Mortgage brokers have helped millions of Americans to shop for the best mortgage and purchase homes for their families. Once we complete a loan package and the closing is completed, others take over the servicing of the loans and collection of payments.
In the boom years of real estate, there was a great deal of speculation in mortgages, with large numbers of them packaged into loan groups and sold to investors and larger banks. Then, these could be re-sold yet again. If a bank or lender became insolvent, these same loan packages could be purchased by other lenders or the government.
During all of this passing-around of mortgages as assets, paperwork has been lost, and other irregularities are now being reported. GMAC, and now JP Morgan Chase have both acknowledged irregularities in their foreclosure processes, and have stopped foreclosures in 23 states where foreclosures require court approval.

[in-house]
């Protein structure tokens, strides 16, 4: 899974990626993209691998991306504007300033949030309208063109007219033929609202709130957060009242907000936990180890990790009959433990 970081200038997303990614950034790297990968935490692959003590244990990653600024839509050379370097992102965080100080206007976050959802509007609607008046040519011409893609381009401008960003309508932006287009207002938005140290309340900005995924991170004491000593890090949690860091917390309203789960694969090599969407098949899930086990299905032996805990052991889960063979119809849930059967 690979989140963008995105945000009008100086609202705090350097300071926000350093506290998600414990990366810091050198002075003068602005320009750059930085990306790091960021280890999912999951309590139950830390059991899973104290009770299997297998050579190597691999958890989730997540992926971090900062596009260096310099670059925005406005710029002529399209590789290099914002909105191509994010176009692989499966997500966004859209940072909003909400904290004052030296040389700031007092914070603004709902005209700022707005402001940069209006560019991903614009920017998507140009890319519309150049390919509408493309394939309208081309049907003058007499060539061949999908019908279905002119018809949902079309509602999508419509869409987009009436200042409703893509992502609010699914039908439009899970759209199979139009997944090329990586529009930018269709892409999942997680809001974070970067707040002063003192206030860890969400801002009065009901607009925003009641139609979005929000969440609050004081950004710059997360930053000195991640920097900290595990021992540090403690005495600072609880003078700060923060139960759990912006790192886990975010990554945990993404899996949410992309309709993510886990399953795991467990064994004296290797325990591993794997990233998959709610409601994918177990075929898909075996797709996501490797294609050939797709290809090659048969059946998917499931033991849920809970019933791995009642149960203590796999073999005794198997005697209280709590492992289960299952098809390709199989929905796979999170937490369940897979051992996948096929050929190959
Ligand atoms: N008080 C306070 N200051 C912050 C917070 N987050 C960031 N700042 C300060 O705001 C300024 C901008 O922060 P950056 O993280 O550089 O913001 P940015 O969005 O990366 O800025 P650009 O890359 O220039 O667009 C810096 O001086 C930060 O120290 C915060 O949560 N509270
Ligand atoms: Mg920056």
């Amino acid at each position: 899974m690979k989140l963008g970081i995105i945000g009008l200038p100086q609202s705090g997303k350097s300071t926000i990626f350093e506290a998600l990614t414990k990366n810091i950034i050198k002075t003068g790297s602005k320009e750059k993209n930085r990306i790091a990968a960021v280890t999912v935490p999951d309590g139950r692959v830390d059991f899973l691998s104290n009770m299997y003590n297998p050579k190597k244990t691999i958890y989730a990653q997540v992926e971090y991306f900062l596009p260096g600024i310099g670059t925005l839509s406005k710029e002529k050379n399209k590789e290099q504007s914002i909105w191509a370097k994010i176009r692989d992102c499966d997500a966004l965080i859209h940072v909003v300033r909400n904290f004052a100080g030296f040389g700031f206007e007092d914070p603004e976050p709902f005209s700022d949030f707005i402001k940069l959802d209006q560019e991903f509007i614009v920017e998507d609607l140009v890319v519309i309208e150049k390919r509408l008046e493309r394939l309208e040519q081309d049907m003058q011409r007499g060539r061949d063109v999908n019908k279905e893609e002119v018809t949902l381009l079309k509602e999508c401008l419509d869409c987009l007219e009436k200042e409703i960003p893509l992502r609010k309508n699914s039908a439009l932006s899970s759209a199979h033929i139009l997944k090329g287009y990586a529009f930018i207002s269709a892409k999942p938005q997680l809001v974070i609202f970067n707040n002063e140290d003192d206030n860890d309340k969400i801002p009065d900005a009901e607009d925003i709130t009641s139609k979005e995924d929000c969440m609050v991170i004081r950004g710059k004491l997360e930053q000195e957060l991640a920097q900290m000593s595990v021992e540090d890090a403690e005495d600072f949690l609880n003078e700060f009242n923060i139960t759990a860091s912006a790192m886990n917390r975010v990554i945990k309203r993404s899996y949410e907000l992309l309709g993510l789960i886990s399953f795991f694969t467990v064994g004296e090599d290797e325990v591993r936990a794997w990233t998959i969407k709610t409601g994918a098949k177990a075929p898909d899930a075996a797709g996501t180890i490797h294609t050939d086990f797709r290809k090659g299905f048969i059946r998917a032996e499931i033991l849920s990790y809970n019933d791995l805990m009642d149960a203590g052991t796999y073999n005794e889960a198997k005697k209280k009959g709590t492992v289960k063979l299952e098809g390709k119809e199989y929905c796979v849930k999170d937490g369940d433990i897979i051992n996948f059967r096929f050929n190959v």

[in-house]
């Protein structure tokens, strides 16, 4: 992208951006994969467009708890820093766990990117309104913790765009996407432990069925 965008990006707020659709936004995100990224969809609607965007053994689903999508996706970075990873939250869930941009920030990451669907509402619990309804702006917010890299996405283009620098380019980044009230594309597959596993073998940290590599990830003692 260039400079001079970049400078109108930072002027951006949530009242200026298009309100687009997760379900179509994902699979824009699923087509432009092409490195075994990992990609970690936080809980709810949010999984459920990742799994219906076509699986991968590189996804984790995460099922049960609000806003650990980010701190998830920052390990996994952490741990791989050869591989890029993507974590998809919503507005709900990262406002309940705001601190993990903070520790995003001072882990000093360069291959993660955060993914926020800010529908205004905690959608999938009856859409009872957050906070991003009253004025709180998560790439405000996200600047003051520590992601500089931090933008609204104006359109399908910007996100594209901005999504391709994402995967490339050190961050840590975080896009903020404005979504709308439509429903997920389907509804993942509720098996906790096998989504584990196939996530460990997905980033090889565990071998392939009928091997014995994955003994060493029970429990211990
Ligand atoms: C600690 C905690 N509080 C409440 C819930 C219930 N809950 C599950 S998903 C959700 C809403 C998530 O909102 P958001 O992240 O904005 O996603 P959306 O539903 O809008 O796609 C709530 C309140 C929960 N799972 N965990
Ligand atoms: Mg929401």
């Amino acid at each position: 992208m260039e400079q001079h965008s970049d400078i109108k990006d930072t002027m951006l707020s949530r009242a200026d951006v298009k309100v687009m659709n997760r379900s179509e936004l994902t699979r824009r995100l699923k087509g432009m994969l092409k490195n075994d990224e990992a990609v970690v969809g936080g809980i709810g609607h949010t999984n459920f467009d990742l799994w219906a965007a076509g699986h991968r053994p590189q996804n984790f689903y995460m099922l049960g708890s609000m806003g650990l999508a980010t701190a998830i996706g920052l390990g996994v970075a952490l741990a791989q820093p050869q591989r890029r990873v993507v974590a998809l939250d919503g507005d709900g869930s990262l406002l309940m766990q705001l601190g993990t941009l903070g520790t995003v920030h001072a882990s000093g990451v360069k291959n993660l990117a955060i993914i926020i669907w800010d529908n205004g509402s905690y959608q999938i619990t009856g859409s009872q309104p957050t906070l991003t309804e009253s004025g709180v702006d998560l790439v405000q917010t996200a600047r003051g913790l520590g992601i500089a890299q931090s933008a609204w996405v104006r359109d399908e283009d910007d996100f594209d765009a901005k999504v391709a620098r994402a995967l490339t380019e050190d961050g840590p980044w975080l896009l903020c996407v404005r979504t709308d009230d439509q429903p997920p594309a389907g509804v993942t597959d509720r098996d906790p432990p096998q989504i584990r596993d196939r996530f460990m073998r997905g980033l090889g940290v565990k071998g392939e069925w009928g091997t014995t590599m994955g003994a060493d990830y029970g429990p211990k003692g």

It seems that a common practice is to produce loan company attorney affidavits that state the attorney has personally examined the loan documents to verify the terms and the amount still owed and the amount past due. It now seems that thousands of these affidavits were signed, but the attorneys never saw the documents.
These foreclosures have been postponed while GMAC and Chase attempt to examine all documents and meet the requirements of the courts in these states to proceed to foreclose. Some attorneys for the home owners are trying to claim fraud. One could rejoice in the troubles of these huge companies because they didn't follow the rules ... except the taxpayer is now the majority owner of GMAC.